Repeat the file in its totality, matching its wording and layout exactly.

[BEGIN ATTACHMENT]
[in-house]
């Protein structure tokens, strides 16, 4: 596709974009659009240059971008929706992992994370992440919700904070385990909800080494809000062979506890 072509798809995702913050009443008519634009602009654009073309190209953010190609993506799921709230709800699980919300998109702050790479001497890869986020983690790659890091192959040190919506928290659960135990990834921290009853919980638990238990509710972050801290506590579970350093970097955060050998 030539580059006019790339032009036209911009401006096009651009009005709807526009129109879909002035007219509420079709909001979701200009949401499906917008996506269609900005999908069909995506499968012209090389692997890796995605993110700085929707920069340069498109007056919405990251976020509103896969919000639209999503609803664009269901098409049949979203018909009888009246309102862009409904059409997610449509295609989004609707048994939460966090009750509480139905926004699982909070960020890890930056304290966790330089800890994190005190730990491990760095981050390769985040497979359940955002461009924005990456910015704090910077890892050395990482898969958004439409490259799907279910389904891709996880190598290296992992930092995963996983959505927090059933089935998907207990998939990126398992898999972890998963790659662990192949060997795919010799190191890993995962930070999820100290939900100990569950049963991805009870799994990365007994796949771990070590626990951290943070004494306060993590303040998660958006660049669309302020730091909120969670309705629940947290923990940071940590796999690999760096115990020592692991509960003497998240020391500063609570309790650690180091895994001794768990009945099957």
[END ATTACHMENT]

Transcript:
[in-house]
């Protein structure tokens, strides 16, 4: 596709974009659009240059971008929706992992994370992440919700904070385990909800080494809000062979506890 072509798809995702913050009443008519634009602009654009073309190209953010190609993506799921709230709800699980919300998109702050790479001497890869986020983690790659890091192959040190919506928290659960135990990834921290009853919980638990238990509710972050801290506590579970350093970097955060050998 030539580059006019790339032009036209911009401006096009651009009005709807526009129109879909002035007219509420079709909001979701200009949401499906917008996506269609900005999908069909995506499968012209090389692997890796995605993110700085929707920069340069498109007056919405990251976020509103896969919000639209999503609803664009269901098409049949979203018909009888009246309102862009409904059409997610449509295609989004609707048994939460966090009750509480139905926004699982909070960020890890930056304290966790330089800890994190005190730990491990760095981050390769985040497979359940955002461009924005990456910015704090910077890892050395990482898969958004439409490259799907279910389904891709996880190598290296992992930092995963996983959505927090059933089935998907207990998939990126398992898999972890998963790659662990192949060997795919010799190191890993995962930070999820100290939900100990569950049963991805009870799994990365007994796949771990070590626990951290943070004494306060993590303040998660958006660049669309302020730091909120969670309705629940947290923990940071940590796999690999760096115990020592692991509960003497998240020391500063609570309790650690180091895994001794768990009945099957």